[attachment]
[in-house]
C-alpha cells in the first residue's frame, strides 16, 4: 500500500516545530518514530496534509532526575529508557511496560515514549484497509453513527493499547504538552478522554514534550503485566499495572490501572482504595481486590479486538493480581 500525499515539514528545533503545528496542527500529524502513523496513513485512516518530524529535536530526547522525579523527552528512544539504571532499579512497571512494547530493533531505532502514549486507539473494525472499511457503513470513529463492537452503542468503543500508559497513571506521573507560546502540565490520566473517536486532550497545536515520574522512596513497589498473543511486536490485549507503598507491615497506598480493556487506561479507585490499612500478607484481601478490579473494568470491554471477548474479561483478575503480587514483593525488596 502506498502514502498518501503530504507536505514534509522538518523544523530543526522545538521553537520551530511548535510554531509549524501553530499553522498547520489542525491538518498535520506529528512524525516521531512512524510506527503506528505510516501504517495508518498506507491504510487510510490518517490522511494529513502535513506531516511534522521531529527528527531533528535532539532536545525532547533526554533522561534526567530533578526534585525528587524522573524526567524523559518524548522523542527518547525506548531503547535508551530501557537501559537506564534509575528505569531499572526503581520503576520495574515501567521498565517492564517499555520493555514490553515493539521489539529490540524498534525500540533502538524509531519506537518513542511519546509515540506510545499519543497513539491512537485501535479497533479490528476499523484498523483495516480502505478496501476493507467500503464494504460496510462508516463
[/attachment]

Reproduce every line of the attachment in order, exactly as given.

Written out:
[in-house]
C-alpha cells in the first residue's frame, strides 16, 4: 500500500516545530518514530496534509532526575529508557511496560515514549484497509453513527493499547504538552478522554514534550503485566499495572490501572482504595481486590479486538493480581 500525499515539514528545533503545528496542527500529524502513523496513513485512516518530524529535536530526547522525579523527552528512544539504571532499579512497571512494547530493533531505532502514549486507539473494525472499511457503513470513529463492537452503542468503543500508559497513571506521573507560546502540565490520566473517536486532550497545536515520574522512596513497589498473543511486536490485549507503598507491615497506598480493556487506561479507585490499612500478607484481601478490579473494568470491554471477548474479561483478575503480587514483593525488596 502506498502514502498518501503530504507536505514534509522538518523544523530543526522545538521553537520551530511548535510554531509549524501553530499553522498547520489542525491538518498535520506529528512524525516521531512512524510506527503506528505510516501504517495508518498506507491504510487510510490518517490522511494529513502535513506531516511534522521531529527528527531533528535532539532536545525532547533526554533522561534526567530533578526534585525528587524522573524526567524523559518524548522523542527518547525506548531503547535508551530501557537501559537506564534509575528505569531499572526503581520503576520495574515501567521498565517492564517499555520493555514490553515493539521489539529490540524498534525500540533502538524509531519506537518513542511519546509515540506510545499519543497513539491512537485501535479497533479490528476499523484498523483495516480502505478496501476493507467500503464494504460496510462508516463